Iterative Input to Optimize Transition of Care Curriculum: Achieving Patient Centered Care with Multi-Stakeholder Contribution

From the 2022 HVPA National Conference

Matan Arnon DO (Lewis Katz School of Medicine at Temple University), Dharmini Shah Pandya MD, FACP

Background

Post hospitalization discharge instructions have been established as integral for guidance and communication for patients in this vulnerable period1,2. At our academic institution there is no standardized accepted practice amongst providers regarding the contents of the discharge instructions. As health care and medical education models are changing to achieve equitable care, it is imperative to utilize patients, sub-specialists, trainees, clinician educators and expert informatics clinicians to help guide curricular and institutional changes3.

Objective

To obtain baseline trainee behaviors regarding contents of discharge instruction, assess patient-level difficulty in identifying critical components of the discharge instructions. Obtain clinical educator and sub-specialty input on quality of discharge instructions. Utilize this data to drive electronic changes to institutional after visit summary (AVS), and to guide curricular innovation for internal medicine residents.

Methods

Trainees from multi-institutional academic medical centers, patients from Patient and Family Advisory Council (PFAC), Clinical educators (Medicine inpatient/outpatient, curriculum directors), and sub-specialists provided a combination of qualitative and survey based quantitative assessment. Reviewed same AVS with mentioned stakeholders and obtained qualitative feedback. Discussed with informatics specialists (CMIO, Associate CMIO, Performance Improvement Chair, Co-Chief patient experience) limitations and application of findings.

Results

43 trainee respondents demonstrated variability in use of smart phrases in the EMR (76.7%) and contents of the discharge instructions. In review of IM residents baseline documentation practices: Primary diagnosis was documented in 86.0%, Secondary diagnosis 48.8%, rationale of medication changes 76.7%, follow up appointments 88.4%, recommendations of sub-specialty consultants 58.1%, anticipated problems and suggested interventions 51.2%, 24/7 call-back number 65.1%, identify referring and receiving providers 39.5%. 18 patients were surveyed through our PFAC committee across the health system demonstrated 72% knew what to do when they encountered problems at home, 66.7% knew who/where to call if they needed help after returning home, 61% knew where/when there follow up appointments are. They described confusion with the order of the information provided resulting in missed information and a large page burden. Clinical educators provided qualitative recommendations during walk through of a sample AVS. Informatics specialists provided qualitative input regarding limitations and actionable interventions for optimization of the AVS based on stakeholder feedback.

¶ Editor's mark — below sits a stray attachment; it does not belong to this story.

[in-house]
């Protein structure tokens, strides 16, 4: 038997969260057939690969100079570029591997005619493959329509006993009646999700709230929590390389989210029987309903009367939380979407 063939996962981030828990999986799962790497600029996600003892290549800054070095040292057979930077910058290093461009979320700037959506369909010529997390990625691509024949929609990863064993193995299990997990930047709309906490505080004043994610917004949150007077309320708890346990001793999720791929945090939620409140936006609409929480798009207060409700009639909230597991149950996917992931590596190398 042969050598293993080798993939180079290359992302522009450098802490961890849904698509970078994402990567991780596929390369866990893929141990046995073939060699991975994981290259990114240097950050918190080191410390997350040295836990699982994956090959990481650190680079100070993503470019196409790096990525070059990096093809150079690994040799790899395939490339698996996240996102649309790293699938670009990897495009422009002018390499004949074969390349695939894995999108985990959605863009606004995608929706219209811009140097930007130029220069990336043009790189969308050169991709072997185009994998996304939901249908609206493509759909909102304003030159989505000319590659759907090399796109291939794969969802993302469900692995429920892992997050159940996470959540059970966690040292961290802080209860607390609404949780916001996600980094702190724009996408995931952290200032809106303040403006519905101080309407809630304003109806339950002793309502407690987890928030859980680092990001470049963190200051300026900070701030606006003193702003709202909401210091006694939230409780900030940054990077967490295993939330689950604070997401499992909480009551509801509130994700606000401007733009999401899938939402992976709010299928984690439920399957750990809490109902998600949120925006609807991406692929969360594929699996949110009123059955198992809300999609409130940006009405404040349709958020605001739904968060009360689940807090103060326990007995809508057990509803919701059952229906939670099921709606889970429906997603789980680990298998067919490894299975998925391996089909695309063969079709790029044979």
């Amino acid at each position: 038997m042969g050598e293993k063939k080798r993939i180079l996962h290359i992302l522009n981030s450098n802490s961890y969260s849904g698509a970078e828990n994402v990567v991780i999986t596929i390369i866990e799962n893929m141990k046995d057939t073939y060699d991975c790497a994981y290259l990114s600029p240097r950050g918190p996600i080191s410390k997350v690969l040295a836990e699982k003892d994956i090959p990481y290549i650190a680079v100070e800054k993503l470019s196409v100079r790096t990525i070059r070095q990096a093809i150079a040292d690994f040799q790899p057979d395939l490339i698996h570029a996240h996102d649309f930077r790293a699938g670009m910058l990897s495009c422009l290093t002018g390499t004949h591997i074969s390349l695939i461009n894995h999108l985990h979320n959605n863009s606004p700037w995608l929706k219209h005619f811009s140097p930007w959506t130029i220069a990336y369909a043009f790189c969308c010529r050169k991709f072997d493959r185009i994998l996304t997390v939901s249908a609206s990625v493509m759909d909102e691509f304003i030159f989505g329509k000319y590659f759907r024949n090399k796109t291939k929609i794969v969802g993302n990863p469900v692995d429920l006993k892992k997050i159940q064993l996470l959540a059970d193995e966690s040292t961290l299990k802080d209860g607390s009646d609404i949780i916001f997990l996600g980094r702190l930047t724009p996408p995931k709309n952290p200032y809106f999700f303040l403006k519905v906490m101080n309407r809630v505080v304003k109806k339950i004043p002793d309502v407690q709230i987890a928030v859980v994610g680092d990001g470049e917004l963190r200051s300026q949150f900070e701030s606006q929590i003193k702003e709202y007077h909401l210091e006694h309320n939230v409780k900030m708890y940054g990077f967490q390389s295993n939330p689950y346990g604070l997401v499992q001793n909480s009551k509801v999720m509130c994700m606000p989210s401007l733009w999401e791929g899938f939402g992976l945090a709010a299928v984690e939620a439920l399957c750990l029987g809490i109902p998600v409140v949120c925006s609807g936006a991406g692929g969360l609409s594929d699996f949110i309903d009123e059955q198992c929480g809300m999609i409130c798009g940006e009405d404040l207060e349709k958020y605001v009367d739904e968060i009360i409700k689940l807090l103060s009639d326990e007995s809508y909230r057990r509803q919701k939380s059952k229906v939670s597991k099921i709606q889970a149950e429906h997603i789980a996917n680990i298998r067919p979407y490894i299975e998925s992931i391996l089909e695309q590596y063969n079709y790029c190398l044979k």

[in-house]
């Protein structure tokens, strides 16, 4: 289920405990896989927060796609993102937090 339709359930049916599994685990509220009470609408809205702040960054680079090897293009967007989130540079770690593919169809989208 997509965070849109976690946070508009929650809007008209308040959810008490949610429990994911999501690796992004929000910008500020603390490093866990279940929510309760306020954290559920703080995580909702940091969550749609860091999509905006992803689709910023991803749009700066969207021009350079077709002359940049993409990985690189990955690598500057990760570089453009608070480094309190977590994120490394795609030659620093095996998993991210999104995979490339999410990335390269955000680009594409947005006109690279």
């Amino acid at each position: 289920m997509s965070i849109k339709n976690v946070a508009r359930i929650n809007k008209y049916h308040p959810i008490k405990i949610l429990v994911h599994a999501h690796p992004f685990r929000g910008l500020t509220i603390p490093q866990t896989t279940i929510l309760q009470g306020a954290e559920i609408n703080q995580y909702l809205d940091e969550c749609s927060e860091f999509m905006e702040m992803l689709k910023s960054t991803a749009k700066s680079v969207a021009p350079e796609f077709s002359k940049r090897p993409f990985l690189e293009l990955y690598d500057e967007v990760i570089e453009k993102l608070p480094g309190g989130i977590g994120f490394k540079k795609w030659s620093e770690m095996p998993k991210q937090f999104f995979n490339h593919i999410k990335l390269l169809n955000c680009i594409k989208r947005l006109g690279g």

Conclusion

To deliver patient centered care input from multiple parties is vital. Lack of consistency and standardization in discharge instructions has resulted in both missed information written by the provider and patient difficulty in identifying integral information. This assessment has led to curricular changes in the internal medicine residency focusing on practice changes related to TOC and emphasis on these skills. Currently, we are in the process of changing our system wide AVS and have implemented a series of workshops for interns at the beginning of the year and as they transition to their leadership roles as upper years to reiterate standardized evidence-based patient directed practices.

Clinical Implications

Moving towards quality and value-based care as the ultimate model for care delivery, it is increasingly important to align patient, faculty, and trainee input to guide curriculum change and system wide improvements in the discharge process. Creating a culture of ownership, safety and shared goals of the system and educational models is the ultimate way to achieve equitable care. Through creating a standard for discharge instructions, educating providers regarding contents required in the discharge instruction, we will reduce unwarranted practice variability, improve care transitions, and reduce avoidable ED use and re-hospitalization.

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